IFAAMAS Influential Paper Award

Nineteenth International Conference on Autonomous Agents and Multi-Agent Systems
9-13 May 2020, Auckland, New Zealand

The 2020 IFAAMAS Influential paper award committee has recommended the following two papers for the 2020 award:

A. Procaccia and M. Tennenholtz, 2009,  “Approximate mechanism design without money”, Proceedings of the 10th ACM Conference on Electronic Commerce (ACM EC 2009), pp. 177-186

This paper was the first to formally initiate the field of approximate mechanism design without money, as the title accurately suggests. It blends a key contribution from economics (mechanism design without money) and a key contribution from computer science (approximation algorithms), thus bonding the two disciplines further. Its publication has led to an explosion of papers on mechanism design without money. The concept has been applied to a vast number of fundamental problems such as facility location, resource allocation/cake-cutting, scheduling, assignment problem, matching/kidney exchange, voting, classification, auctions without money, and automated mechanism design. The extended version of the paper, appearing in the ACM Transactions of Economics and Computation in 2013, received the distinction of the ACM Computing Reviews “Best of 2013”.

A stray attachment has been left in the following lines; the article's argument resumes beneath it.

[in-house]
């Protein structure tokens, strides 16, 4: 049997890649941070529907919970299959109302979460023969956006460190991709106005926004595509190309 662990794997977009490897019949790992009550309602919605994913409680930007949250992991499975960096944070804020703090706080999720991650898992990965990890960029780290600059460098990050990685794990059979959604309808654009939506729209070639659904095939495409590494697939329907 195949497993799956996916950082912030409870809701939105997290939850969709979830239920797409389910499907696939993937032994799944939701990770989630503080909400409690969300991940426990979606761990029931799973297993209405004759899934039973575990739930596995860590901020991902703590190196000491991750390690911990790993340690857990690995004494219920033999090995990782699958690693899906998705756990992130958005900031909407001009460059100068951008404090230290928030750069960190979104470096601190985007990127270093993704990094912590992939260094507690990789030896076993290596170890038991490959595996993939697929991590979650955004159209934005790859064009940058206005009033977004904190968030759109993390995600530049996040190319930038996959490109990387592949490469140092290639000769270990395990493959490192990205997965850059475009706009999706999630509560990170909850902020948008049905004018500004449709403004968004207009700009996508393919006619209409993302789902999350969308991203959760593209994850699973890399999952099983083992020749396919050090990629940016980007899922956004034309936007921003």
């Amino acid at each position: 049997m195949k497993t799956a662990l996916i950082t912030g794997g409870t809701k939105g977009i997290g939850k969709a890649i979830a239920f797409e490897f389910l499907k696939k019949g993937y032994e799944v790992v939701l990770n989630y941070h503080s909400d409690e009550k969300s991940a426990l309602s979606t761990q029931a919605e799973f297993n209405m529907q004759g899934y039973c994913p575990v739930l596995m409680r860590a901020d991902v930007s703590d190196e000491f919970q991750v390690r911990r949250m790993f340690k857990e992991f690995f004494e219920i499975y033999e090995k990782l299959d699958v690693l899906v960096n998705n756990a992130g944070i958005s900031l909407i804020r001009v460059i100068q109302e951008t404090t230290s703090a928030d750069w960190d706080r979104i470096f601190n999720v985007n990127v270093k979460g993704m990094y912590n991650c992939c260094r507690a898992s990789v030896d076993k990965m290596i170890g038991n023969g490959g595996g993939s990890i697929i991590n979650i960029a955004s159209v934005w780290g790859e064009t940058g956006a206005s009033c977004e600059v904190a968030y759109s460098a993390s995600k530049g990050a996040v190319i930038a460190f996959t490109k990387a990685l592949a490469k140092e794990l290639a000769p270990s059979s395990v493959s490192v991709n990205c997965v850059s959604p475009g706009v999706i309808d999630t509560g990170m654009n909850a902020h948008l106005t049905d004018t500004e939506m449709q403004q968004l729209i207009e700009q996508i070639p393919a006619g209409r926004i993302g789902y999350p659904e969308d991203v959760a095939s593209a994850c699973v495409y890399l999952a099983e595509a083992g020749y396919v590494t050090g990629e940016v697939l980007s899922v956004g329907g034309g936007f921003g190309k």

K. Dresner and P. Stone, 2008, “A multiagent  approach to autonomous intersection management” Journal of Artificial Intelligence, Vol 31, pp. 591-656.

This paper is an important work that set a new direction in the research of transportation systems for autonomous vehicles. Looking ahead to the time when autonomous cars will be common, Dresner and Stone proposed a new intersection control protocol called Autonomous Intersection Management (AIM) and showed that by leveraging the control and network capabilities of autonomous vehicles it is possible to design an intersection control protocol that is much more efficient than traffic signals. The AIM protocol allows more vehicles to simultaneously cross an intersection, thus effectively reducing the delay of vehicles by orders of magnitude compared to traffic signals. What is surprising is that Dresner and Stone found that AIM can reduce the traffic delay at intersections to almost zero at most traffic levels—a discovery that has a great impact on transportation research. This promising result triggered a series of studies of traffic management for autonomous vehicles along the research direction set by AIM.